Flood Pulses, International Watercourse Law, and Common Pool Resources
a Case Study of the Mekong Lowlands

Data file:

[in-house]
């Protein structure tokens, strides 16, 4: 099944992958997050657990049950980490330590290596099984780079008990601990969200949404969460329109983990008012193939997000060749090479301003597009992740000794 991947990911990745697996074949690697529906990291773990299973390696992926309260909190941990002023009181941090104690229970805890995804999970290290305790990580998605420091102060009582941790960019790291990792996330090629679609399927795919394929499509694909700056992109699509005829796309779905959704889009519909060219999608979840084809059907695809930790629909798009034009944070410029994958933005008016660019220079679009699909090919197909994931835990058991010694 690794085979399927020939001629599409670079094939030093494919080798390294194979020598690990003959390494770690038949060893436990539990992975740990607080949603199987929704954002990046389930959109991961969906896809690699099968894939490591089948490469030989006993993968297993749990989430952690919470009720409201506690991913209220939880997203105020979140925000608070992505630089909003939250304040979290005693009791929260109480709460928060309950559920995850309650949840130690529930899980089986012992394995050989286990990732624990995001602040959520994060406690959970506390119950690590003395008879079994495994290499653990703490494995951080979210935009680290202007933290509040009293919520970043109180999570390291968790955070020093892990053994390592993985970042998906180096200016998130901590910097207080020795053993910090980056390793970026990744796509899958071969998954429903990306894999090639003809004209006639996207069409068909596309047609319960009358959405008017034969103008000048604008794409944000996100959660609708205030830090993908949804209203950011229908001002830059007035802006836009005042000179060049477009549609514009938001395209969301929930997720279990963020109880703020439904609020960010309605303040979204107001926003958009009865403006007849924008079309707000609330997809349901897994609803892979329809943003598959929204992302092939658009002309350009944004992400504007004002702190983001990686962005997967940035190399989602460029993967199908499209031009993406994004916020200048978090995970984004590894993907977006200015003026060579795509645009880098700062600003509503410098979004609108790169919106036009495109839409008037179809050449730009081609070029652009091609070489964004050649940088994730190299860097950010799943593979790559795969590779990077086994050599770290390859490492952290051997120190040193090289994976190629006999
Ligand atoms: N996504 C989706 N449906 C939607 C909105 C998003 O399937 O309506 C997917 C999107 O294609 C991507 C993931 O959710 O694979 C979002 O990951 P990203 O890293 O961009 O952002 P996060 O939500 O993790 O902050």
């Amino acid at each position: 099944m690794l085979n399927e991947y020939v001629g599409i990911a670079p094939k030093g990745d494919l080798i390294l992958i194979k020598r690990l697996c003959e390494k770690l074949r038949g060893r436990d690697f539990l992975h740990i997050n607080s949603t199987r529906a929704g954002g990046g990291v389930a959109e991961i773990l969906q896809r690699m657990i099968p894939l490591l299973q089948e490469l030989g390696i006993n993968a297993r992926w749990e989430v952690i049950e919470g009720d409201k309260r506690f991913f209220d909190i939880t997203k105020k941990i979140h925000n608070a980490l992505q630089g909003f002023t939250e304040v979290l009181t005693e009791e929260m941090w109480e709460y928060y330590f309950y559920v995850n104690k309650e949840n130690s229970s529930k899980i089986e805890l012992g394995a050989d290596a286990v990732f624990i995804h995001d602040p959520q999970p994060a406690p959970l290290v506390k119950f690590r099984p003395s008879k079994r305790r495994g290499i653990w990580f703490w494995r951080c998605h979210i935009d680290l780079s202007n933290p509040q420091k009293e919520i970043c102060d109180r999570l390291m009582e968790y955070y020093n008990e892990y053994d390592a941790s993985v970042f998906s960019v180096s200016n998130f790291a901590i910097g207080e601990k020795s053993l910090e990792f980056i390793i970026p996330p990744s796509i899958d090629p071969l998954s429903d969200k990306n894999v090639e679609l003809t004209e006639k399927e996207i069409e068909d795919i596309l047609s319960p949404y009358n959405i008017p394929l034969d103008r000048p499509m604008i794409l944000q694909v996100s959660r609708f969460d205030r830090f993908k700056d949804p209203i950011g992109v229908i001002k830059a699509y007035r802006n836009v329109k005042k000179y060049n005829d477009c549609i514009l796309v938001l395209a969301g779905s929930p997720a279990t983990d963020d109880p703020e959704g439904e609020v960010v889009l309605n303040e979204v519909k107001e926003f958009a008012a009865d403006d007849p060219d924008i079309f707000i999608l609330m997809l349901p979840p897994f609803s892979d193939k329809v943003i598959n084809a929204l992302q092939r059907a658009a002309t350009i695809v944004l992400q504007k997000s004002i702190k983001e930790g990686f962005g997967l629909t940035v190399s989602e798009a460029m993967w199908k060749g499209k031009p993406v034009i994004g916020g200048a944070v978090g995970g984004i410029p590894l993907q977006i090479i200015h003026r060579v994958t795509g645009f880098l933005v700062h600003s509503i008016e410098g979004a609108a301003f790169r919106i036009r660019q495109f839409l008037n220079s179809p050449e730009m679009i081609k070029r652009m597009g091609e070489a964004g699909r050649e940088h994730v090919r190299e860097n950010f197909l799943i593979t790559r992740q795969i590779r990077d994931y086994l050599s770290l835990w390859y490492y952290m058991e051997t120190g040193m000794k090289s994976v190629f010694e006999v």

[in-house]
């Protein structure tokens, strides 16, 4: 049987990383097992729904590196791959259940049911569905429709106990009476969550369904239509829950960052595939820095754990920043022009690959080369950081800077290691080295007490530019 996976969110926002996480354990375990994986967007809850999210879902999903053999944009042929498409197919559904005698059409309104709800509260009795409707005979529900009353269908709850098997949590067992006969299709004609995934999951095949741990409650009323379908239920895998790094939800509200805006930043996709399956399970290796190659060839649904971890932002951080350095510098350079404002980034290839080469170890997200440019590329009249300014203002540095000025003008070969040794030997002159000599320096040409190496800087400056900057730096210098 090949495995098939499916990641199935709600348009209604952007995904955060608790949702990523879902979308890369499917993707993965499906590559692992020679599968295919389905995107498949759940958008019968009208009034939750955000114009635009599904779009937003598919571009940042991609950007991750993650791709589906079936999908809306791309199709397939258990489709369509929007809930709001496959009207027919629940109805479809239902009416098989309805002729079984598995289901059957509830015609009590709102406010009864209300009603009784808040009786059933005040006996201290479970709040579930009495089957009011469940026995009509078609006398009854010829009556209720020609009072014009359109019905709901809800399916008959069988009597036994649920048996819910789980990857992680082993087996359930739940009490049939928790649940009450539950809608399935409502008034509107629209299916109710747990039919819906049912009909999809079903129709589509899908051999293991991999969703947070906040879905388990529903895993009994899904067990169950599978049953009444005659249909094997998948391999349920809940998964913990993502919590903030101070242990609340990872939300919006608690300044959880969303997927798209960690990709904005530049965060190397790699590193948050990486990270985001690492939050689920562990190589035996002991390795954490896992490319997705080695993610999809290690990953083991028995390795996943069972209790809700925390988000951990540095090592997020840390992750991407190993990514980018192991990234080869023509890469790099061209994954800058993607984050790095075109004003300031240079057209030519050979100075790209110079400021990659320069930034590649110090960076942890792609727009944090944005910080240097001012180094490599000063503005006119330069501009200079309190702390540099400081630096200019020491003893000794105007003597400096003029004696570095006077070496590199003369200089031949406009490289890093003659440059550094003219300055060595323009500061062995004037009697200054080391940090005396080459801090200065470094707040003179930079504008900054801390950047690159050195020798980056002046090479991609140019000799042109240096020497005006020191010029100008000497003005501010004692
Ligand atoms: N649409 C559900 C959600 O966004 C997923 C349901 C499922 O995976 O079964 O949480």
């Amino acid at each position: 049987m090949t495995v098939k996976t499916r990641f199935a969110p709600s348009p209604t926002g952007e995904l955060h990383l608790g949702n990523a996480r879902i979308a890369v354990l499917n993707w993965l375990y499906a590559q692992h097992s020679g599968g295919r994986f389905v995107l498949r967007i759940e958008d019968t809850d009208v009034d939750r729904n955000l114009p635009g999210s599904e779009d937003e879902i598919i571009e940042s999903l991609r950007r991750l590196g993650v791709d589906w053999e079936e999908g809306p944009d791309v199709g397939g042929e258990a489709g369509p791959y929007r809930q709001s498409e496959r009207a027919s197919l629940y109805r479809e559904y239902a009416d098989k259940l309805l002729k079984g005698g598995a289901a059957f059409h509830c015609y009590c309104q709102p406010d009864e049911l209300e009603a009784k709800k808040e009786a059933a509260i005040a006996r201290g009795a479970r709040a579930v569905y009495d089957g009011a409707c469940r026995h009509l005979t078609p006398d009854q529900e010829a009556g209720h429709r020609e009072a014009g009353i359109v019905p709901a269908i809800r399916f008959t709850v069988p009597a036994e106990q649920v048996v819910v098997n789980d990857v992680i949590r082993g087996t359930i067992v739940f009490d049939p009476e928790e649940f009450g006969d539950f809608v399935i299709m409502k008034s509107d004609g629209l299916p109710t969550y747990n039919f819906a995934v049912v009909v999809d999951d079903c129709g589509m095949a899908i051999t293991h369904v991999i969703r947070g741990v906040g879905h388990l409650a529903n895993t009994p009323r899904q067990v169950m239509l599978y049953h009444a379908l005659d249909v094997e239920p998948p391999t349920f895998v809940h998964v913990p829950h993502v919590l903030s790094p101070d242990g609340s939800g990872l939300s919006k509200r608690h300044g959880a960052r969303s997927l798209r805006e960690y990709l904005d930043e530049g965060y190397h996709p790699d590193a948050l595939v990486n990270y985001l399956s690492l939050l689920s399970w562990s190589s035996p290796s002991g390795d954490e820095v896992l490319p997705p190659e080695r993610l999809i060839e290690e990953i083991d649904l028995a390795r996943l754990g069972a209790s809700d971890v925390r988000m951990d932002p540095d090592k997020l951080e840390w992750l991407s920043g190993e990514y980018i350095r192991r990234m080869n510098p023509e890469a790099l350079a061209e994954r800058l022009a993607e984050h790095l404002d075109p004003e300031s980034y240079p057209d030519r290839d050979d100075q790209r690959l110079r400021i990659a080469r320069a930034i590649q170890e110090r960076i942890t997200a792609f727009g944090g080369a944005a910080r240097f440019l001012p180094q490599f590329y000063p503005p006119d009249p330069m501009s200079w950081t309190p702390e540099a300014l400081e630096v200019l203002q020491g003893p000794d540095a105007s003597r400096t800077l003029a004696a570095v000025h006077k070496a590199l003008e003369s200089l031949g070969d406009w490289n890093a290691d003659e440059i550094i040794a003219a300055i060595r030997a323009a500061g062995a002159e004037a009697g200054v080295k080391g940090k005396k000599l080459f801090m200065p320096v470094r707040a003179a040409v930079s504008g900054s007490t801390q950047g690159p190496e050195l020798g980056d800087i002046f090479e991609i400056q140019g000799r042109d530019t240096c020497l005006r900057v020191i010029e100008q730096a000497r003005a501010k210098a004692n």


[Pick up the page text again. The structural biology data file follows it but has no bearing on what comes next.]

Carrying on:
In river basins around the world, formal agreements based on international watercourse law are seen as important mechanisms for promoting sustainability and cooperation. While such agreements have been effective in avoiding conflict between states in the short-term, success at the international scale can, paradoxically, undermine the foundations of ecological and social sustainability at the local scale, thereby threatening long-term stability. To investigate reasons for this problematic, cross-scale institutional interplay, the paper draws on a case study from the Mekong lowlands, a common pool resource upon which millions of people depend for their livelihoods.